Introduction

Hello Everyone!

For those of you who do not know me, I am Cameron Batchelor, a junior geology major at Appalachian State University who had the grand opportunity this past summer (August 2014) to travel to Mongolia to conduct geologic field work with my two research advisers, Dr. Sarah Carmichael and Dr. Johnny Waters, and an international group of geologists called “IGCP 596 & 580.” This blog covers the research I do, the experience I’ve gained, and the things I’ve learned from my years studying geology at Appalachian State University. Here’s a photo to kick things off:

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This is the group of people I was able to give my first ever professional geologic talk to-and the group of people that I grew so close to while out in the Mongolian field for 10 days. Every person in this photo touched my heart in different ways, and I learned so much from everyone. The experience would have not been the same without them! Shout out to the IGCP GROUP 596 & 580, miss you!! You guys all ROCK!!! ūüôā (which means a lot coming from a geologist!)

Read more below to find out why all of these people are amazing-and why geology and research are BEYOND AWESOME!

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Week 1-Ulaanbaatar

On July 31st 2014, I boarded a 15 hour plane ride with both my advisers, Dr. Sarah Carmichael and Dr. Johnny Waters, to Seoul, South Korea where we would then board our connecting flight to Ulaanbaatar, Mongolia. The sunset I saw that night while boarding the flight to Ulaanbaatar was the most incredible sunset I have ever seen in my life:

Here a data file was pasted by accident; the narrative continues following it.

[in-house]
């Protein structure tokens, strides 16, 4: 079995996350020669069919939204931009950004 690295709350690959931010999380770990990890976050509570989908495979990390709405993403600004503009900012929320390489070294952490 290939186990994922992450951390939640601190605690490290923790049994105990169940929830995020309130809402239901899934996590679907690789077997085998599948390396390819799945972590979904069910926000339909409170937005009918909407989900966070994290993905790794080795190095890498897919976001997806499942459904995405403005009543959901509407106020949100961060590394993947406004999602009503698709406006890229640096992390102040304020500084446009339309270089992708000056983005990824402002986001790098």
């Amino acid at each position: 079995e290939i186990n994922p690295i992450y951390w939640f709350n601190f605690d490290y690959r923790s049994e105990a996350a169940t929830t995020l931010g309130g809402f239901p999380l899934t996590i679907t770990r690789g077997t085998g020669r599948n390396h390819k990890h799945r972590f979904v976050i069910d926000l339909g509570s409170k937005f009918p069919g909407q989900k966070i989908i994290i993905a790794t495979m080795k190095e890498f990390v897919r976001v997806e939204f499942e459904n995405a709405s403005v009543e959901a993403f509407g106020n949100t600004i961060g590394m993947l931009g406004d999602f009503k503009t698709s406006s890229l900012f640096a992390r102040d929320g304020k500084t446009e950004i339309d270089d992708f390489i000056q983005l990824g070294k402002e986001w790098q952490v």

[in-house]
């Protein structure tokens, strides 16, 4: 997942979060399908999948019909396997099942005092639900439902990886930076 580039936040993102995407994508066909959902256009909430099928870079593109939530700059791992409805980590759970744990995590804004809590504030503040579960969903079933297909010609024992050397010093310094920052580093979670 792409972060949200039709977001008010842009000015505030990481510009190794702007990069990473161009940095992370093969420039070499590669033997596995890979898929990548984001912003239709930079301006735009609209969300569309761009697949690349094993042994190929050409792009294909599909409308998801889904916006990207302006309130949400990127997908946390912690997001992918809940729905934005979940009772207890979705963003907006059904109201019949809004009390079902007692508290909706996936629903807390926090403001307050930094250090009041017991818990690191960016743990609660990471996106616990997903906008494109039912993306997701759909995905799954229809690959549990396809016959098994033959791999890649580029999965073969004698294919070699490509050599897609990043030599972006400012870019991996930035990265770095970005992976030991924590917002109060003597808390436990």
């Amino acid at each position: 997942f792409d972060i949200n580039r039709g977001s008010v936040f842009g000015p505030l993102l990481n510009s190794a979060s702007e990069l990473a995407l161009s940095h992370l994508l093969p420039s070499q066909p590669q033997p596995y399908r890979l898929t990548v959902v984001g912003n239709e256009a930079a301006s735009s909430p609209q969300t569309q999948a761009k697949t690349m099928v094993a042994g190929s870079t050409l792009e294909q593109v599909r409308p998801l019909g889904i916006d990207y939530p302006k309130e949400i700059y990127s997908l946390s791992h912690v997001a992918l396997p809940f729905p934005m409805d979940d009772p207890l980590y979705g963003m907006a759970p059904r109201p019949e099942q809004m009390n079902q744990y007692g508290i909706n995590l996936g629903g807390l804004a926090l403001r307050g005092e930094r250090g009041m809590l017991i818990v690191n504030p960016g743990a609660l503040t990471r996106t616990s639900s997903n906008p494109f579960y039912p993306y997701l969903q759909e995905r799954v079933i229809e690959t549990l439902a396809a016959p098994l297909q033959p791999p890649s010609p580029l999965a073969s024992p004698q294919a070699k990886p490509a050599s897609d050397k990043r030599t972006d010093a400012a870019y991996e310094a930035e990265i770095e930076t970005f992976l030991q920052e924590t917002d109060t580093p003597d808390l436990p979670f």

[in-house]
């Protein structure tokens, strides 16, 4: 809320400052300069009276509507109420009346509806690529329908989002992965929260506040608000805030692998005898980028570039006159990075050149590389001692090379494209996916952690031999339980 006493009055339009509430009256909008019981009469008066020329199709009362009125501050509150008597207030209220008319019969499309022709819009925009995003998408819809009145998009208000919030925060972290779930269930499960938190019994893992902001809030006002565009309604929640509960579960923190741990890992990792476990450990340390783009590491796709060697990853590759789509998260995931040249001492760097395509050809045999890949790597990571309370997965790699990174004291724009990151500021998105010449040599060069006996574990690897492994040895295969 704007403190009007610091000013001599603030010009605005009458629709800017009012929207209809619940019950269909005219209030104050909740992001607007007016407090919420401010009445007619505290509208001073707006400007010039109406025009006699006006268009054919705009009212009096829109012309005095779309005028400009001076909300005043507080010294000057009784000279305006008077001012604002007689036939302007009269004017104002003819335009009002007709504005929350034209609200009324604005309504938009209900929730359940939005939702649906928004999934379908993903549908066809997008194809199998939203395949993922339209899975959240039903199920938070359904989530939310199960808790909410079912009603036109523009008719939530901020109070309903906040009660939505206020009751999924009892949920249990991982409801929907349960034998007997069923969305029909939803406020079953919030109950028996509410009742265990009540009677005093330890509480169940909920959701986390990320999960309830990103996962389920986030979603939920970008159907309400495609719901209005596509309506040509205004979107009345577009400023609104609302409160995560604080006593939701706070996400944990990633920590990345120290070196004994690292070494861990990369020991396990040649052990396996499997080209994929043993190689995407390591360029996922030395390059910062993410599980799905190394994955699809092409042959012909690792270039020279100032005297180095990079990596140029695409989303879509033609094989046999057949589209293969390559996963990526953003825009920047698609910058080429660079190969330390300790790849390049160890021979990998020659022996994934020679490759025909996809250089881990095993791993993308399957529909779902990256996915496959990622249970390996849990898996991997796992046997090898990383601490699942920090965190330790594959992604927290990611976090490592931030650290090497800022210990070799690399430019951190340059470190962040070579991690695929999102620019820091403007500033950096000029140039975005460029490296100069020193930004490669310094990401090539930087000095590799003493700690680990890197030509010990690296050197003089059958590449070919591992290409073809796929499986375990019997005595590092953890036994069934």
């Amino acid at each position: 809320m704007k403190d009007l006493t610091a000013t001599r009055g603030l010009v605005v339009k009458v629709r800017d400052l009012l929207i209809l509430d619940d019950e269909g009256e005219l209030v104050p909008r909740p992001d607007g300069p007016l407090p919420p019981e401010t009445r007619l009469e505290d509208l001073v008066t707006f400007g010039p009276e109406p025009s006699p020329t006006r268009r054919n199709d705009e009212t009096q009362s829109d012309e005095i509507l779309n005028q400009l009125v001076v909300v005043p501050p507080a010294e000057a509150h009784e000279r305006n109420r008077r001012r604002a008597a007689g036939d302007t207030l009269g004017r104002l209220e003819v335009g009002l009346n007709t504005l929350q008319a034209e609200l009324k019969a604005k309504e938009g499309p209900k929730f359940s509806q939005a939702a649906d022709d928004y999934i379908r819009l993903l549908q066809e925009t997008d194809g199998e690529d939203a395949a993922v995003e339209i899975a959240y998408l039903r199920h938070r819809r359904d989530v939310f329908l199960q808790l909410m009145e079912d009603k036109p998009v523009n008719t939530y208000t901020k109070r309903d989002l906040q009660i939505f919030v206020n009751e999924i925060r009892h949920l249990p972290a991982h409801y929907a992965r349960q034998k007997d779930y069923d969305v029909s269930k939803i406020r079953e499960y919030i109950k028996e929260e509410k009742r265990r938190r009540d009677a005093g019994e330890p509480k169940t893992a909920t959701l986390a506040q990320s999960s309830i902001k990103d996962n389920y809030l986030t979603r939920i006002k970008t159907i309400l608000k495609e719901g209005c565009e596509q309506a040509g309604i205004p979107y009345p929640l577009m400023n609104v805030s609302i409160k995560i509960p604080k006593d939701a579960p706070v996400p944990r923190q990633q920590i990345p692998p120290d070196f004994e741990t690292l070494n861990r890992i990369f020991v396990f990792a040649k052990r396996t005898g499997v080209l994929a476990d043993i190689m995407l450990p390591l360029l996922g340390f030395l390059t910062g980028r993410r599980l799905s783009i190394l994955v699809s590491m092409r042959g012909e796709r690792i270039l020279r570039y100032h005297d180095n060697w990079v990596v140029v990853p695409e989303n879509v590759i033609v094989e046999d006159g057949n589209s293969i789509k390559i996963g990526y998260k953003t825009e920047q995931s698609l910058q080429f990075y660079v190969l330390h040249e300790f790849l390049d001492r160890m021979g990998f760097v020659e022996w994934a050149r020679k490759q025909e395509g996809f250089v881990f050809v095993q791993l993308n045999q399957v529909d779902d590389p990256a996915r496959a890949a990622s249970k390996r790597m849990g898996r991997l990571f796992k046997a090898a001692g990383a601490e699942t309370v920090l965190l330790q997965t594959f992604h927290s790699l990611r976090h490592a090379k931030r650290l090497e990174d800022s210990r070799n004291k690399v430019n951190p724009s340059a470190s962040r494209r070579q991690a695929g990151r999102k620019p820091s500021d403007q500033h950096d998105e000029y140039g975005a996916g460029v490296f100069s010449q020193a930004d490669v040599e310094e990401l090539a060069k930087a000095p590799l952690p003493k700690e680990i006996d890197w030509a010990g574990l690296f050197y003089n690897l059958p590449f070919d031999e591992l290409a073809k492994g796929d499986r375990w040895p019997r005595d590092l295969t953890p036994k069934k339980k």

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I took this as a sign the adventure I had ahead of me would be incredible, little did I know just how incredible.

Around midnight, we landed in the Chinggis¬†Khaan airport in Ulaanbaatar, Mongolia where our soon-to-be dear friend, Odkhuu (who went by the nickname “Star Boy”), picked us up holding a sign “IGCP 596&580.” Him, Seshma, and Ariuka would be the ones who kindly drove us from the airport to our hotel¬†in Ulaanbaatar. Let me tell you, landing at midnight and being able to go right to sleep helped GREATLY in dealing with the 12-hour time change between my home and Mongolia.

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The next four days were spent in Ulaanbaatar at the IGCP 596&580 group meeting. I presented on the geochronology¬†research work I did while at the University of Chapel Hill, “Zircon Age Dating of the Heishantou Formation (now Zhulumute).” This was the first professional talk I had ever given, and although I was nervous, I am glad to say it was a success!

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Here is an official group photo of everyone at the conference (taken right before the city had a major blackout and we had to postpone the meeting for a couple of hours until the power returned):

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In this photo, there are paleontologists, geochemists, stratigraphers, sedimentologists, cyclostratigraphers, and more. It was a great group of people to learn since many of them had expertise in areas of geology I was not strong in. Through their knowledge, I was able to widely broaden my own in many different aspects.

After two days of presentations, we had a free day where we got to tour the city of Ulaanbaatar: